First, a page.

Crusoe ends up in Brasil, where he starts a plantation.  He has a nice thing going for him, but feels that seafaring itch again and, seeking cheap labor, sets off for Africa to capture some slaves.  That’s right folks, the ship that wrecked and marooned Robinson Crusoe was a slave ship.  I didn’t know that.  Seems like a significant detail that should get more attention, huh?  They certainly changed it for the Pierce Brosnan movie.   So, the slave ship wrecks and Crusoe is the only survivor. He lives on that island for 28 years.  No joke.

The meat of the narrative consists of detailed description of our leading man’s efforts to build and fortify his shelters; hunt, gather and eventually farm.  We also, of course, get frequent updates on his emotional state featuring plenty of fear, loneliness, paranoia, pride in his ability to provide for himself, newfound religious faith, acceptance, contentment and gratitude.  A bumpy ride that leads to some wise-sounding philosophical ruminations on the value of having everything you could want and no possibility of gaining anything further.  Crusoe decides it’s desire and reaching for more than you have or need that lead to evil.  Pause and ruminate on Capitalism if you wish.

Robinson Crusoe by Daniel Defoe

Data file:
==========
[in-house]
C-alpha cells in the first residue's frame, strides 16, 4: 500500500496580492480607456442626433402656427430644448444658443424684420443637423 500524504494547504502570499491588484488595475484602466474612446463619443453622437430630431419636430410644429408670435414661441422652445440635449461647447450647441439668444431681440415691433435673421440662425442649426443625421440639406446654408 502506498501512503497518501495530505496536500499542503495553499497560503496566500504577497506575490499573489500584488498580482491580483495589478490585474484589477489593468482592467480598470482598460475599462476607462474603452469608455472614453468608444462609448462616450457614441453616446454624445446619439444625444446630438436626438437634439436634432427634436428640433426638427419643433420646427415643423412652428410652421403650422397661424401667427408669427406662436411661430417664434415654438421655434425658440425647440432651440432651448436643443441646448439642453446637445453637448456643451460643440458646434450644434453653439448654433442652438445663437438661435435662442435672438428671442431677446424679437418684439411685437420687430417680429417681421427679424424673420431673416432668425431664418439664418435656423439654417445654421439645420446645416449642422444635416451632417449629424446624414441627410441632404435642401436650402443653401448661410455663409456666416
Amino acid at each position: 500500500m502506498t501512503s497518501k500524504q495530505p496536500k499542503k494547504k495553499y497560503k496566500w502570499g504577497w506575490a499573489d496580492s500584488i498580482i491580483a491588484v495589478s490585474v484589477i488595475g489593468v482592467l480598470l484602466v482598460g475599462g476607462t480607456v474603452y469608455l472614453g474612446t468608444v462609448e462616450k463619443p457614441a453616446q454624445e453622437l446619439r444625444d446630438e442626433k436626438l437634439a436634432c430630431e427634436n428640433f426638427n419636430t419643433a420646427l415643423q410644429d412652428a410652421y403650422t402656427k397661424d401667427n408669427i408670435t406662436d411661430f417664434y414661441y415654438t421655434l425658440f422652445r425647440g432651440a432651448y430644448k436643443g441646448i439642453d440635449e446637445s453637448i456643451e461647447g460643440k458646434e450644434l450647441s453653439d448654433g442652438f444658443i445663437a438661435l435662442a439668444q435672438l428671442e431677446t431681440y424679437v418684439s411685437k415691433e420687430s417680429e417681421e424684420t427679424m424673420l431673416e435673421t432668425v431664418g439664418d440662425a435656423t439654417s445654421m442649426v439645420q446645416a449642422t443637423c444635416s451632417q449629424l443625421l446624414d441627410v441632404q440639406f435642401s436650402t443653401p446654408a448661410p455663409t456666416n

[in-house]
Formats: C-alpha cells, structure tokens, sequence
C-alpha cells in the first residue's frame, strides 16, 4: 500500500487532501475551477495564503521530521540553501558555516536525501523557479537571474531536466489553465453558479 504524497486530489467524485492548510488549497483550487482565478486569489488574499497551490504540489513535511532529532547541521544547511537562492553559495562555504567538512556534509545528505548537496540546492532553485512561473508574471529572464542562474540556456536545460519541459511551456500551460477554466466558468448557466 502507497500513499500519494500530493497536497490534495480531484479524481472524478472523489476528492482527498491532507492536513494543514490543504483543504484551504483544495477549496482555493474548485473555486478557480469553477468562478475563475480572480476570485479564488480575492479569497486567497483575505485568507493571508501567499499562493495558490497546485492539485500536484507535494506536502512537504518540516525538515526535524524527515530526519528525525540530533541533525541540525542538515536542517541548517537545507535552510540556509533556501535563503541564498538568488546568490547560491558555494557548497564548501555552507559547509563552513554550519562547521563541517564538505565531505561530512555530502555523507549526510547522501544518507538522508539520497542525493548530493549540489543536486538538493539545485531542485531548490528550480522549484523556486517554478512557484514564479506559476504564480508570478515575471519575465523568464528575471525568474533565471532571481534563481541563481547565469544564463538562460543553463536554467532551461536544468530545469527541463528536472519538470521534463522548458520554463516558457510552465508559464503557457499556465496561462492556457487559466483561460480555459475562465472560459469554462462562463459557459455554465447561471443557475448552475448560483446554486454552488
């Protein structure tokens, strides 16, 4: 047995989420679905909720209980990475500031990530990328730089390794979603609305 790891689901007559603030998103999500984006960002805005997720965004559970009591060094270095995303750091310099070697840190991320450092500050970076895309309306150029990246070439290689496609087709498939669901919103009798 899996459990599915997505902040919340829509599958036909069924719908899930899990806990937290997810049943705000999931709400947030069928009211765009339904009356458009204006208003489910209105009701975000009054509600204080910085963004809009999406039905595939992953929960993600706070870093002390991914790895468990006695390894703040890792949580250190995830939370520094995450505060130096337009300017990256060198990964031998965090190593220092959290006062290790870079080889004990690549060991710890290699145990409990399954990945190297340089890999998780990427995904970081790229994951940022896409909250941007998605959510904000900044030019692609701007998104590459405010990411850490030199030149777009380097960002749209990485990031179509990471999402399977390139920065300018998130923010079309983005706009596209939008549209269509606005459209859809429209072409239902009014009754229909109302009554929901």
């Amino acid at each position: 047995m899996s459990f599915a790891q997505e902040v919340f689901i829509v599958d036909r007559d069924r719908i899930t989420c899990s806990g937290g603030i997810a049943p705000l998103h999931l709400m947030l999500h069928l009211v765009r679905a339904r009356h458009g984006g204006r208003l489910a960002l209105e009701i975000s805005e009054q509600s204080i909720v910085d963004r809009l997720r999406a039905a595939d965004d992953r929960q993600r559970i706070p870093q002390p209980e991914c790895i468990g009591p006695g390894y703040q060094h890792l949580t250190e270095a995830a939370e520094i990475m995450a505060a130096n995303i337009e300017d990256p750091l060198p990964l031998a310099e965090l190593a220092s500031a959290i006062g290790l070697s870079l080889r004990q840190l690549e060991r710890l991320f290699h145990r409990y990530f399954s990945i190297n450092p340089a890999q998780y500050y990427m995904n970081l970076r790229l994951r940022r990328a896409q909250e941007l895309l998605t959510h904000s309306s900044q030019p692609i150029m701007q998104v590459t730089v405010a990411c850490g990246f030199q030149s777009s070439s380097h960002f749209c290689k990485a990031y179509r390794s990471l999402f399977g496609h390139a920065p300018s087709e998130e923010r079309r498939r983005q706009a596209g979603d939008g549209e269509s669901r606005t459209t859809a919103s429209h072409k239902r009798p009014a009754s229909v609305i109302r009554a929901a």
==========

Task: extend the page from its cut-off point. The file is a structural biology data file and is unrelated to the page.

Crusoe lives in solitude for many years before Friday arrives.  For the sake of those who haven’t read it, I won’t relate the most exciting event in the story.  I’ll just say that Crusoe saves Friday from very imminent danger and let Crusoe tell you the rest: “At length he came close to me, and then he kneeled down again, kissed the ground, and laid his head upon the ground, and taking me by the foot, set my foot upon his head.  This, it seems, was in token of swearing to be my slave forever.”  Come on, Friday, there are two people on this island, there is no need to give up the power struggle so quickly or so thoroughly.  Yes, Crusoe saved Friday’s life and has scary guns, but seriously, he did not need to do that.  I guess the idea of a white man and a “savage” being friends, companions and—God forbid—equals would never have occurred to Defoe.  However, it seems to me that companionship is exactly what Crusoe would be wanting at this moment.  Also, I would think that the complete subjugation of another person is only possible when you have the muscle to reinforce it, which comes not only through superior arms, but by having a social system in place that supports the subjugators.  I find it inconceivable for two entirely isolated people to live as master and slave.  However, the way Defoe writes it, Friday immediately begins laboring to ensure their mutual safety while Crusoe sits back and watches.  Ugh.